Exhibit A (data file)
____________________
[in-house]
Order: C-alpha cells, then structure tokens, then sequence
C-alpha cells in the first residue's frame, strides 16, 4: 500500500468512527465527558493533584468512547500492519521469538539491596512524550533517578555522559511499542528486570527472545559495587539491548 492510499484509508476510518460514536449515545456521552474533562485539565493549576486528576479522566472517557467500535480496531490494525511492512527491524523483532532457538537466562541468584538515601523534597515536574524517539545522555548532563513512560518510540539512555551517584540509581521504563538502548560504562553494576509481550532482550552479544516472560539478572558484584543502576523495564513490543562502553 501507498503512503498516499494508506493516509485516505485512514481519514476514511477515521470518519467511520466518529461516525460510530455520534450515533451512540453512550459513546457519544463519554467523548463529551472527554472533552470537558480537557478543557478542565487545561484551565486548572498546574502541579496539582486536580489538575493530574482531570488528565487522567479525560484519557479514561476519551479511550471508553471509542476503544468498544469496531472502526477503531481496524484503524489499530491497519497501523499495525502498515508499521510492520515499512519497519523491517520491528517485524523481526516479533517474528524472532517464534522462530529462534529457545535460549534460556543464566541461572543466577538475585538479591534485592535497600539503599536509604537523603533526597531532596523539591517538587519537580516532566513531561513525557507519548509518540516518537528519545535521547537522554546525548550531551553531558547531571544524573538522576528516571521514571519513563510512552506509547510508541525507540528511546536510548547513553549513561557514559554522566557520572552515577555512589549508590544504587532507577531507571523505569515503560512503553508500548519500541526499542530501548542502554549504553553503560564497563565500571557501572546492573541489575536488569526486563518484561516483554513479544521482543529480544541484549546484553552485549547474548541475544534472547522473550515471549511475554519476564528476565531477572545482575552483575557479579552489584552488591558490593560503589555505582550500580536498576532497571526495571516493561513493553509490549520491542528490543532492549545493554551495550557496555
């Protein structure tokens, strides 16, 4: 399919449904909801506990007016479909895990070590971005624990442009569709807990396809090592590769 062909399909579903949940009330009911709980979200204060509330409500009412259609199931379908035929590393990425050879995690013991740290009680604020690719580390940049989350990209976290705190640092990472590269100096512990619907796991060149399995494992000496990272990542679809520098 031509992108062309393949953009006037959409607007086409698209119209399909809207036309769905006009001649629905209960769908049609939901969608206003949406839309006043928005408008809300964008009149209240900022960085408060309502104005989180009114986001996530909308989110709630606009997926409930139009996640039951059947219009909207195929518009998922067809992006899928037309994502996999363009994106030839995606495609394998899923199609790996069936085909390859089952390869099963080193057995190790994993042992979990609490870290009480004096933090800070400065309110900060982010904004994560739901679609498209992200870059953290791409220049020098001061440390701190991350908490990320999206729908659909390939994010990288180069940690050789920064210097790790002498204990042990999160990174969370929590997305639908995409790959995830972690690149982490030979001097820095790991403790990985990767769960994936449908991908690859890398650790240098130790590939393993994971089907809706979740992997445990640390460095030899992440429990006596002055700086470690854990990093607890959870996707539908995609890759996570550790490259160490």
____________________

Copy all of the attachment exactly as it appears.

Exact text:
[in-house]
Order: C-alpha cells, then structure tokens, then sequence
C-alpha cells in the first residue's frame, strides 16, 4: 500500500468512527465527558493533584468512547500492519521469538539491596512524550533517578555522559511499542528486570527472545559495587539491548 492510499484509508476510518460514536449515545456521552474533562485539565493549576486528576479522566472517557467500535480496531490494525511492512527491524523483532532457538537466562541468584538515601523534597515536574524517539545522555548532563513512560518510540539512555551517584540509581521504563538502548560504562553494576509481550532482550552479544516472560539478572558484584543502576523495564513490543562502553 501507498503512503498516499494508506493516509485516505485512514481519514476514511477515521470518519467511520466518529461516525460510530455520534450515533451512540453512550459513546457519544463519554467523548463529551472527554472533552470537558480537557478543557478542565487545561484551565486548572498546574502541579496539582486536580489538575493530574482531570488528565487522567479525560484519557479514561476519551479511550471508553471509542476503544468498544469496531472502526477503531481496524484503524489499530491497519497501523499495525502498515508499521510492520515499512519497519523491517520491528517485524523481526516479533517474528524472532517464534522462530529462534529457545535460549534460556543464566541461572543466577538475585538479591534485592535497600539503599536509604537523603533526597531532596523539591517538587519537580516532566513531561513525557507519548509518540516518537528519545535521547537522554546525548550531551553531558547531571544524573538522576528516571521514571519513563510512552506509547510508541525507540528511546536510548547513553549513561557514559554522566557520572552515577555512589549508590544504587532507577531507571523505569515503560512503553508500548519500541526499542530501548542502554549504553553503560564497563565500571557501572546492573541489575536488569526486563518484561516483554513479544521482543529480544541484549546484553552485549547474548541475544534472547522473550515471549511475554519476564528476565531477572545482575552483575557479579552489584552488591558490593560503589555505582550500580536498576532497571526495571516493561513493553509490549520491542528490543532492549545493554551495550557496555
């Protein structure tokens, strides 16, 4: 399919449904909801506990007016479909895990070590971005624990442009569709807990396809090592590769 062909399909579903949940009330009911709980979200204060509330409500009412259609199931379908035929590393990425050879995690013991740290009680604020690719580390940049989350990209976290705190640092990472590269100096512990619907796991060149399995494992000496990272990542679809520098 031509992108062309393949953009006037959409607007086409698209119209399909809207036309769905006009001649629905209960769908049609939901969608206003949406839309006043928005408008809300964008009149209240900022960085408060309502104005989180009114986001996530909308989110709630606009997926409930139009996640039951059947219009909207195929518009998922067809992006899928037309994502996999363009994106030839995606495609394998899923199609790996069936085909390859089952390869099963080193057995190790994993042992979990609490870290009480004096933090800070400065309110900060982010904004994560739901679609498209992200870059953290791409220049020098001061440390701190991350908490990320999206729908659909390939994010990288180069940690050789920064210097790790002498204990042990999160990174969370929590997305639908995409790959995830972690690149982490030979001097820095790991403790990985990767769960994936449908991908690859890398650790240098130790590939393993994971089907809706979740992997445990640390460095030899992440429990006596002055700086470690854990990093607890959870996707539908995609890759996570550790490259160490």